IF the standards of the recently revised American guidelines for the diagnosis and management of hypertension were adopted here, the proportion of Australian adults classified as having high blood pressure would double, according to the authors of a Perspective published today in the Medical Journal of Australia.
Professor Garry Jennings, from the University of Sydney and Executive Director of Sydney Health Partners, and colleagues wrote that the American guidelines, released by the American College of Cardiology (ACC) and the American Heart Association (AHA), dropped the definition of hypertension in the general population from ³ 140/90 mmHg down to ³ 130/80 mmHg.
As a result, the “crude prevalence of hypertension in the US among adults increased from 31.9% to 45.6% by changing the threshold alone, affecting an additional 31 million people”, Jennings and colleagues wrote.
“Adopting the ACC/AHA guidelines throughout Australia would double the proportion of adults classified as having hypertension,” they wrote.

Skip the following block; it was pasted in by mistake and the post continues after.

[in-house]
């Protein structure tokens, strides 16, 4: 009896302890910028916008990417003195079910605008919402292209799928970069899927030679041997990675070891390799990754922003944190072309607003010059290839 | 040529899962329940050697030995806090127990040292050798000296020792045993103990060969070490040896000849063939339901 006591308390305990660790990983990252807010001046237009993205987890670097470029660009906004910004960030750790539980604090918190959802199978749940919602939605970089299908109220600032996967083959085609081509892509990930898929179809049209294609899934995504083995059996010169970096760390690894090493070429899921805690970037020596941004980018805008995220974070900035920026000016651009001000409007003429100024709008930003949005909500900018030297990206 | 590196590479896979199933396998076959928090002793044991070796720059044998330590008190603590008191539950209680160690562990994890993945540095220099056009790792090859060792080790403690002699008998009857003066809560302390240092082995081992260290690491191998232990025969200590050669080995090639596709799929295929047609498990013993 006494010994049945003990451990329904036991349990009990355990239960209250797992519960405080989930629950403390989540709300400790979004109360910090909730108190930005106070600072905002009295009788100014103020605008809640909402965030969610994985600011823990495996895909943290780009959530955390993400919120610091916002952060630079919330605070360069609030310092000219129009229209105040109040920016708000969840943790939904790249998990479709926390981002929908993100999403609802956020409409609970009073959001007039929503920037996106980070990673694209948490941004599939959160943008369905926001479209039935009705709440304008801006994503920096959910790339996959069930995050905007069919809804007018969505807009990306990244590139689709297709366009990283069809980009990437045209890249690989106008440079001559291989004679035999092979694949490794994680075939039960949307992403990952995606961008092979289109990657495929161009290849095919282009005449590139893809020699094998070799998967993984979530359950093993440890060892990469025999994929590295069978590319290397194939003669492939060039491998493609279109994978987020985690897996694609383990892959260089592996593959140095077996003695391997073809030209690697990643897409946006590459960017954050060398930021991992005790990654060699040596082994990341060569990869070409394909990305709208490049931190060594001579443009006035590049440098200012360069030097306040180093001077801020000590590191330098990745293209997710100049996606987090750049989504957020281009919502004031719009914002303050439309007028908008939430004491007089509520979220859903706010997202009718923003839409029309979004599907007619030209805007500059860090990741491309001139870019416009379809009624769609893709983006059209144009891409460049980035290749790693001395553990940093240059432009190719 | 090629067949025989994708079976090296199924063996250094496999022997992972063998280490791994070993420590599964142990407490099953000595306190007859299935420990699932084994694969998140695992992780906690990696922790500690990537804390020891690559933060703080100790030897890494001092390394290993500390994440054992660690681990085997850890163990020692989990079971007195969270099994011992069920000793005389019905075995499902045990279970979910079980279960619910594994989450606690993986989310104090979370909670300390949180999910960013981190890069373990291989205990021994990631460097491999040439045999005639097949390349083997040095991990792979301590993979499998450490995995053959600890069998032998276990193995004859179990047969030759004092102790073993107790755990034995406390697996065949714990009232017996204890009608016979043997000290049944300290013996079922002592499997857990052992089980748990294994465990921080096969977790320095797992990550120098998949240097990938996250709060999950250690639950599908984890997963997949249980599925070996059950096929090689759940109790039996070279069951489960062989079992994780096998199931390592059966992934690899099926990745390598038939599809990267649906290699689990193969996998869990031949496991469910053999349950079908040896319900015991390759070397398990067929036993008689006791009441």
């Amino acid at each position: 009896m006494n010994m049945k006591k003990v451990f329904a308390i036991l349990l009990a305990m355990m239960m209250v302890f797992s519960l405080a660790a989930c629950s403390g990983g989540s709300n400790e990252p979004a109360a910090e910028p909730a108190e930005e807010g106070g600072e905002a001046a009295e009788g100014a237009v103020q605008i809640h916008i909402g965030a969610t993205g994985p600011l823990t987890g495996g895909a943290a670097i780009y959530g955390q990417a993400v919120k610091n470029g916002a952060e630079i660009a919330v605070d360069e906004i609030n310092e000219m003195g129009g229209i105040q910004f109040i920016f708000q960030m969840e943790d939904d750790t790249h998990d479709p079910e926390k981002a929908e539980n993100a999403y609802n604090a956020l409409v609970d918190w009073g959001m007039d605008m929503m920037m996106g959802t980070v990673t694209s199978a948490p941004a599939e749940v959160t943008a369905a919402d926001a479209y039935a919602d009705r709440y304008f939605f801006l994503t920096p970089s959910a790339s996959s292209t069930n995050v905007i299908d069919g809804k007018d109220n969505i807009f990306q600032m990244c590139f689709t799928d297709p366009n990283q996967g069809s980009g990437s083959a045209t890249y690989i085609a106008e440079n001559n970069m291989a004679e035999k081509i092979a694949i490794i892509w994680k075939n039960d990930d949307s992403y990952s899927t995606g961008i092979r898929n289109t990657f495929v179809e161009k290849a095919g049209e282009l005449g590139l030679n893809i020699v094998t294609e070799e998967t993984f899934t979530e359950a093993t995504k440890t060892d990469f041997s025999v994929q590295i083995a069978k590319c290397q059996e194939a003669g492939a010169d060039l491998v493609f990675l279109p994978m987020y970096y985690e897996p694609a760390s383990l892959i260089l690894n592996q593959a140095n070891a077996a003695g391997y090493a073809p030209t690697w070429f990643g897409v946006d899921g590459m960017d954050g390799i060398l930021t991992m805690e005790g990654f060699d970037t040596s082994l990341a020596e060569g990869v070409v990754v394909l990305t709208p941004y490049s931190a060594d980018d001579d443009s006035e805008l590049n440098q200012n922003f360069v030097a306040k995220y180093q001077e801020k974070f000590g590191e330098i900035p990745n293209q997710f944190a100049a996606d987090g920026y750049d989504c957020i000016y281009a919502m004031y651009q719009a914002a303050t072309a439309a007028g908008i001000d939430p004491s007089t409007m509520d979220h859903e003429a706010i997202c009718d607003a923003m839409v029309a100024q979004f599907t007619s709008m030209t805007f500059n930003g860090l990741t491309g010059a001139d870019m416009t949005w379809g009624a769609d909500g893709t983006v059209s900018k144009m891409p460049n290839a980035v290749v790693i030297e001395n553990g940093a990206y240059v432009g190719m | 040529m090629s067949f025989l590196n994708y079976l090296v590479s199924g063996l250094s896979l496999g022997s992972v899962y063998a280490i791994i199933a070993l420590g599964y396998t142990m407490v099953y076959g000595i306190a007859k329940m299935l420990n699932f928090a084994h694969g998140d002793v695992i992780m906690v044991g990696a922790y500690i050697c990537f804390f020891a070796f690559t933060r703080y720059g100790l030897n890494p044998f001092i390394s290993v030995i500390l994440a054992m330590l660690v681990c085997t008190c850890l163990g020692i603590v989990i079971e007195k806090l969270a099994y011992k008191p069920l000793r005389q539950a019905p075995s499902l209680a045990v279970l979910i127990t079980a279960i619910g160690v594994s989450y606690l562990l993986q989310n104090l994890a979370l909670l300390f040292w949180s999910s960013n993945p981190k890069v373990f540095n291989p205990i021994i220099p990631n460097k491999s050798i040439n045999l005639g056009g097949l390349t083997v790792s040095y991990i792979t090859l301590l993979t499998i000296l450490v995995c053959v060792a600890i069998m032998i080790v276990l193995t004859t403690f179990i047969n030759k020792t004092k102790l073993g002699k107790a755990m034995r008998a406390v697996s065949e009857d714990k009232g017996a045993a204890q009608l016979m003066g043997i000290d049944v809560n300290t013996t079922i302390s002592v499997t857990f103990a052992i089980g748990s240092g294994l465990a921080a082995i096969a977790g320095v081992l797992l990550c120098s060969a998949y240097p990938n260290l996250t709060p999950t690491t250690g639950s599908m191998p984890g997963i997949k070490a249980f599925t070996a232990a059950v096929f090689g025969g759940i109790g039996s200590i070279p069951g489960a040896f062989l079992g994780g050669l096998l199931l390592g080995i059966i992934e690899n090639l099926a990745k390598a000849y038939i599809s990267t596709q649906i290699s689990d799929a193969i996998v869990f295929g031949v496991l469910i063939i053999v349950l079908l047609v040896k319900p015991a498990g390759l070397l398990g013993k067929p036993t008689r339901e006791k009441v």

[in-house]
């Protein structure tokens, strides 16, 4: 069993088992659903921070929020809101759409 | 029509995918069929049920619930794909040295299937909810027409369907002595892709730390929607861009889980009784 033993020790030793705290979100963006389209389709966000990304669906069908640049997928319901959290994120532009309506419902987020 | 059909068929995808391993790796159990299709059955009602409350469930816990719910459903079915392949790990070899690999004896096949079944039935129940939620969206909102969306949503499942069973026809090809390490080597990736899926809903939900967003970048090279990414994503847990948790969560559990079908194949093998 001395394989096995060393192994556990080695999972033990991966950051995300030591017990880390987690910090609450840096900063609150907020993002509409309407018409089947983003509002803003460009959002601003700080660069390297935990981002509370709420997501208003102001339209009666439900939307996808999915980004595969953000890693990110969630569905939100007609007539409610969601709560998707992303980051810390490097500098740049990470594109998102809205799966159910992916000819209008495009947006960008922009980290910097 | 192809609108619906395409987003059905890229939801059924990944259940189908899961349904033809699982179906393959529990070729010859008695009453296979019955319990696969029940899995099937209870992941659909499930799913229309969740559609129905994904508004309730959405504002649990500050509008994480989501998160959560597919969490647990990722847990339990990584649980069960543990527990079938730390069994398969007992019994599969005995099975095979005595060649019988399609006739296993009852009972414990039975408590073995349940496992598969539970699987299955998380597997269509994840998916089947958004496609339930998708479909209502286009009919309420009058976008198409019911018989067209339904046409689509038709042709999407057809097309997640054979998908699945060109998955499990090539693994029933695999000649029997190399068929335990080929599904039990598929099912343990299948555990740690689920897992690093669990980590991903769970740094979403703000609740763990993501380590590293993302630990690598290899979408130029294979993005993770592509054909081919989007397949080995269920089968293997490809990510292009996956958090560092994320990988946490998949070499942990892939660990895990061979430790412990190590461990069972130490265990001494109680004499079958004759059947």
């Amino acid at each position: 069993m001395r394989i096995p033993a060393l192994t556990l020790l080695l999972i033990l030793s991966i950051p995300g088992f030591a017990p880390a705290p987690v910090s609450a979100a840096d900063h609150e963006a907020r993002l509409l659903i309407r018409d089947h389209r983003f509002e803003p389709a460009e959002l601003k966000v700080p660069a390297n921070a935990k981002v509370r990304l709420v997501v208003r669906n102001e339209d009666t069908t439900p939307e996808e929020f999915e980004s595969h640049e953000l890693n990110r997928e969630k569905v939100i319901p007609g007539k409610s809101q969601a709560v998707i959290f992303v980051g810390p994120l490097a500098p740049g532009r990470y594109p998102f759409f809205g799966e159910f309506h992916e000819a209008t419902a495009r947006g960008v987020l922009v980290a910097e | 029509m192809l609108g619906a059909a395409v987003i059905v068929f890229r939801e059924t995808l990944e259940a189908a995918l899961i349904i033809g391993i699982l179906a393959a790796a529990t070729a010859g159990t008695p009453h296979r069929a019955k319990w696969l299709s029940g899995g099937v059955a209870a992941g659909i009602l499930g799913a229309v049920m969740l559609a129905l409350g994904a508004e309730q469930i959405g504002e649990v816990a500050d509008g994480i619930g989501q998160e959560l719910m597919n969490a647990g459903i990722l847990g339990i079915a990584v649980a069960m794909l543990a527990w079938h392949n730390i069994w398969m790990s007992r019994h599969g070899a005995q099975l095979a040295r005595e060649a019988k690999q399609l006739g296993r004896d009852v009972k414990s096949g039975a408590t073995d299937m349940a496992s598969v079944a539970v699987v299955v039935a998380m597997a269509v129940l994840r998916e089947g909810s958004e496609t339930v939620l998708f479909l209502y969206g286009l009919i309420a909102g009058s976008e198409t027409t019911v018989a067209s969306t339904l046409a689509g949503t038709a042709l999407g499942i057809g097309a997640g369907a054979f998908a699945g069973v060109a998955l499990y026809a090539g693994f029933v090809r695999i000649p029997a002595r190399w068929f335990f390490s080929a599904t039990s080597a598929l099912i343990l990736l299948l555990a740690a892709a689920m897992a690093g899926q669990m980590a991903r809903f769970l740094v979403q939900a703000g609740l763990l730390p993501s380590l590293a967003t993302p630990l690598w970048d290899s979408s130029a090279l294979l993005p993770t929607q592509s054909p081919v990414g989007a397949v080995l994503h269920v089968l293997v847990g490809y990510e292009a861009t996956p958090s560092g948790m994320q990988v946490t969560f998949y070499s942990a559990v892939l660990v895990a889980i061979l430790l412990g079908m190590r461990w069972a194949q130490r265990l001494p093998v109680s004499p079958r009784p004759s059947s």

“That is, of the 18 million individuals aged 20 years and over, the health status of 4.5 million would change.
“It would also increase the proportion of adults recommended for antihypertensive therapy based on blood pressure readings in the general population, and even more so in populations with chronic diseases (individuals who reported having diabetes, heart disease or chronic kidney disease).
“There would be an increase in the proportion of adults who would require intensification of their antihypertensive therapy due to failure to meet blood pressure targets.”
Jennings and colleagues wrote that hypertension had arguably been “a sleeper” in the Australian health scene.
“In a national survey, 71% of the population with blood pressure levels ³ 140/90 mmHg, our present threshold, were not aware they had hypertension,” they wrote.
“We recently found that community awareness of high blood pressure as a forerunner of heart disease and stroke is very low in Australia. Without better community awareness and engagement, we are unlikely to make progress.
“If the ACC/AHA guidelines do nothing more than provoke a debate on how we can use new evidence to devise better strategies, we should be grateful.”
Jennings and colleagues concluded that at this time, “we do not feel it is the time to make such change to the Australian guidelines”, preferring to monitor the effects of the new guidelines in the US, ongoing trials and further analysis.
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